Earlier this month the Turnbull Government launched its new ‘Get the Facts about Immunisation’ campaign to encourage Australian parents and carers to get their kids vaccinated.
In the post below, Dr Sue Rodgers-Withers and Professor Robert Booy, members of the Immunisation Coalition, welcome the move. But they suggest that efforts to address ‘vaccine hesitancy’, particularly at this time of alternative facts and anti-science sentiment, may want to learn from innovative social marketing campaigns like Melbourne’s Metro Trains’ “Dumb Ways to Die”.
Meanwhile, this (paywalled) article in the latest issue of Vaccine from leading Australian researchers calls for more precision in public commentary in the term ‘vaccine hesitancy’. They say that using the term to explain all partial or non-vaccination is inaccurate and risks generating solutions that are a poor match for the problem in a particular community or population. They write:
“Only with clear terminology can we begin to understand where the problem lies, measure it accurately and develop appropriate interventions.”
Dr Sue Rodger-Withers and Prof Robert Booy write:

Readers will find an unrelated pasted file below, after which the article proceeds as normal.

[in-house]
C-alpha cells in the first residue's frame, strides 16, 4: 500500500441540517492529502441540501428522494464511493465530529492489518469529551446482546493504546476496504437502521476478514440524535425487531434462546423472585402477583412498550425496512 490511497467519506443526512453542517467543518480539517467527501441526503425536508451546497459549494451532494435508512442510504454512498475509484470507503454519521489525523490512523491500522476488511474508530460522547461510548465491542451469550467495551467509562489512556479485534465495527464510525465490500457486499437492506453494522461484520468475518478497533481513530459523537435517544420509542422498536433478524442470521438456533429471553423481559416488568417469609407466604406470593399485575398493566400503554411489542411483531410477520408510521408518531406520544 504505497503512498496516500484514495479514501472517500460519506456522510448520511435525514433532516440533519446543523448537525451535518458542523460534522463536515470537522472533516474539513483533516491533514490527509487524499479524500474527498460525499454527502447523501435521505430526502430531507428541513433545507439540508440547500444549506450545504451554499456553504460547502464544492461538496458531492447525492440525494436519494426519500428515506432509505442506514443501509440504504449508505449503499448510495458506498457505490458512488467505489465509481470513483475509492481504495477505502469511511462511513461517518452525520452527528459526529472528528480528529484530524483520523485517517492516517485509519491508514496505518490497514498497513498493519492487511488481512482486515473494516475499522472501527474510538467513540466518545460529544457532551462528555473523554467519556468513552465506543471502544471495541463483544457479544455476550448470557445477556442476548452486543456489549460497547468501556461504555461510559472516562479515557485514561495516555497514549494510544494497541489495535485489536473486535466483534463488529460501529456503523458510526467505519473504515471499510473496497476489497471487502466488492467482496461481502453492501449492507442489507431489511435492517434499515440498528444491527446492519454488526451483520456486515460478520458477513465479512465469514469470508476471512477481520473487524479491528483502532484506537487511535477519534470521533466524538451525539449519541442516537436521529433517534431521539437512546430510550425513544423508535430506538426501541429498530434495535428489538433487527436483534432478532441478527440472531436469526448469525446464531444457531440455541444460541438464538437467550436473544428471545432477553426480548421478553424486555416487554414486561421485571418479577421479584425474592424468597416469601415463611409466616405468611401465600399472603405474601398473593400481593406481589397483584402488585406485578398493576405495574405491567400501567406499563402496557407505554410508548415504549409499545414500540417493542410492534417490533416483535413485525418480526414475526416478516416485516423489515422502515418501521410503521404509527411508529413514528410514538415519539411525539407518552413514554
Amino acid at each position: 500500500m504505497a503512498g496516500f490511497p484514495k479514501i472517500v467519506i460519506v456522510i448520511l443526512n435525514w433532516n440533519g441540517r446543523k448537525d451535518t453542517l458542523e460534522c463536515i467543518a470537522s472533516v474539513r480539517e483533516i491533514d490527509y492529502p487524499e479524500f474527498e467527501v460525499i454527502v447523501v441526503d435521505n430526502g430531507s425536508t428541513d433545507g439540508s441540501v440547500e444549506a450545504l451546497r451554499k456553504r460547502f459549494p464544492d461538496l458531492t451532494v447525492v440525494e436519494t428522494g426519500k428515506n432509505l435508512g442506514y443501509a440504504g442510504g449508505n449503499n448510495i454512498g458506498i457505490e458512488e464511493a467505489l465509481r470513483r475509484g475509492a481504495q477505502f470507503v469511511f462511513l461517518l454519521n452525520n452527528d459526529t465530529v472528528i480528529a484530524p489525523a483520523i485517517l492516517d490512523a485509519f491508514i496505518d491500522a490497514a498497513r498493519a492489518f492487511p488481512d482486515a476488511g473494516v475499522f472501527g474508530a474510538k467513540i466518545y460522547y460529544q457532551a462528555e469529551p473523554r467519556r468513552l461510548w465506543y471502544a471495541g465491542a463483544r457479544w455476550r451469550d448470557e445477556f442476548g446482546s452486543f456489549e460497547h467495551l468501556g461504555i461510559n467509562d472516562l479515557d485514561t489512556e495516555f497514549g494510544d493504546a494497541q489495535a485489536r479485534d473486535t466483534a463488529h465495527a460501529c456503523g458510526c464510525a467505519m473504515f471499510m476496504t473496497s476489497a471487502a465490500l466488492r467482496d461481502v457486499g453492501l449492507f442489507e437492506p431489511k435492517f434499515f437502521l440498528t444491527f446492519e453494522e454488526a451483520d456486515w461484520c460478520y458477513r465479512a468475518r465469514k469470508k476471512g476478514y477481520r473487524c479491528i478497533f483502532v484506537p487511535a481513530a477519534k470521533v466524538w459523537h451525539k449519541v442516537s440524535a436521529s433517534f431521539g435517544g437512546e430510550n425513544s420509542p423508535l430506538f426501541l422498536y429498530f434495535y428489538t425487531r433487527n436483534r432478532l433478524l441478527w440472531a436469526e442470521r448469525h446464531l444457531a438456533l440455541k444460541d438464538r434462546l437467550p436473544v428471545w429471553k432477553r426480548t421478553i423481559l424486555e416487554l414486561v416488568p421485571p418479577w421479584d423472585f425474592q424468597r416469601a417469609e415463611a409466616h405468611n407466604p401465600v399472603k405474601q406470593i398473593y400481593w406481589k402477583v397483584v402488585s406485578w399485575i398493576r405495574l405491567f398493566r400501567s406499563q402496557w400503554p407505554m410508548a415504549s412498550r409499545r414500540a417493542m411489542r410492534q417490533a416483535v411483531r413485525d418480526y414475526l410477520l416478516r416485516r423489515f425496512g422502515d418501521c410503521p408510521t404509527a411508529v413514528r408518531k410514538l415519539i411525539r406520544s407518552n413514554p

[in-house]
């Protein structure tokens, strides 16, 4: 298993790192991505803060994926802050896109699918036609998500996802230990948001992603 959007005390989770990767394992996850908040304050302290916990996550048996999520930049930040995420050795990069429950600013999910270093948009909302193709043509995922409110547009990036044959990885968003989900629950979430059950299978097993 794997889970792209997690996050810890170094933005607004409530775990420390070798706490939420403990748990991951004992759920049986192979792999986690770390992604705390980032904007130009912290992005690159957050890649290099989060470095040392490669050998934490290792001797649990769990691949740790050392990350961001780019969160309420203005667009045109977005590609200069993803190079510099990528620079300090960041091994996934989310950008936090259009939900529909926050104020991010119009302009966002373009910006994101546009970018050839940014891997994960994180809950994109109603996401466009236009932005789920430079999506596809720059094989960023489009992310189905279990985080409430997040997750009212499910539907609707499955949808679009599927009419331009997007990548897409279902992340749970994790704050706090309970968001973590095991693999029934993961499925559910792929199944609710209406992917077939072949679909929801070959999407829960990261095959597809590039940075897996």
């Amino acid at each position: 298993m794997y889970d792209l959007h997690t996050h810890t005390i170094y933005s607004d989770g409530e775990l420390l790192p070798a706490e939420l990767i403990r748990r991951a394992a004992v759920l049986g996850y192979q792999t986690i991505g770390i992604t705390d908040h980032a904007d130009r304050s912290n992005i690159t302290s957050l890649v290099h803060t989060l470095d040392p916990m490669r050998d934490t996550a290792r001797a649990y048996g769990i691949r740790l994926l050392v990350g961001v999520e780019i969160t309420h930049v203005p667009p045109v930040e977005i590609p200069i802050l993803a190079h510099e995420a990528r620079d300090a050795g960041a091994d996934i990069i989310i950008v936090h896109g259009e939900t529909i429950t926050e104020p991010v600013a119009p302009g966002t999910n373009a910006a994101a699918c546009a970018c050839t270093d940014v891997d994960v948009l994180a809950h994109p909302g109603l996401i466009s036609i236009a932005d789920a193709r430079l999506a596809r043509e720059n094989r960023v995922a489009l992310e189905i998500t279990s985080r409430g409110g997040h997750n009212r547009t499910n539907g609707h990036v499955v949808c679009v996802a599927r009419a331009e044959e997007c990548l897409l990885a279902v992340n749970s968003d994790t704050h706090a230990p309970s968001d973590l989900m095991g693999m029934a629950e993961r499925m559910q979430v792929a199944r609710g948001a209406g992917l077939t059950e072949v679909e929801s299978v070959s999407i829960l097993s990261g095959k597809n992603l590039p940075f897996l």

The average national immunisation rate in children 5 years and under is about 93 per cent and already providing substantial community immunity. But it could be better.
Some infection outbreaks still occur, because under-vaccinated people are not distributed evenly throughout the population – they cluster in certain regions.
Australian Institute of Health and Welfare data on young children shows that Australia’s under-vaccinated areas don’t occur in remote and isolated locations where access to vaccine services and information may be hindered, but in urban and semi-rural locations.
Under-vaccinated regions like Northern NSW and metropolitan areas of Perth contribute disproportionately to reducing protection against infectious diseases and thereby amplify epidemics as demonstrated recently by yet another outbreak of whooping cough in the Northern Rivers of New South Wales.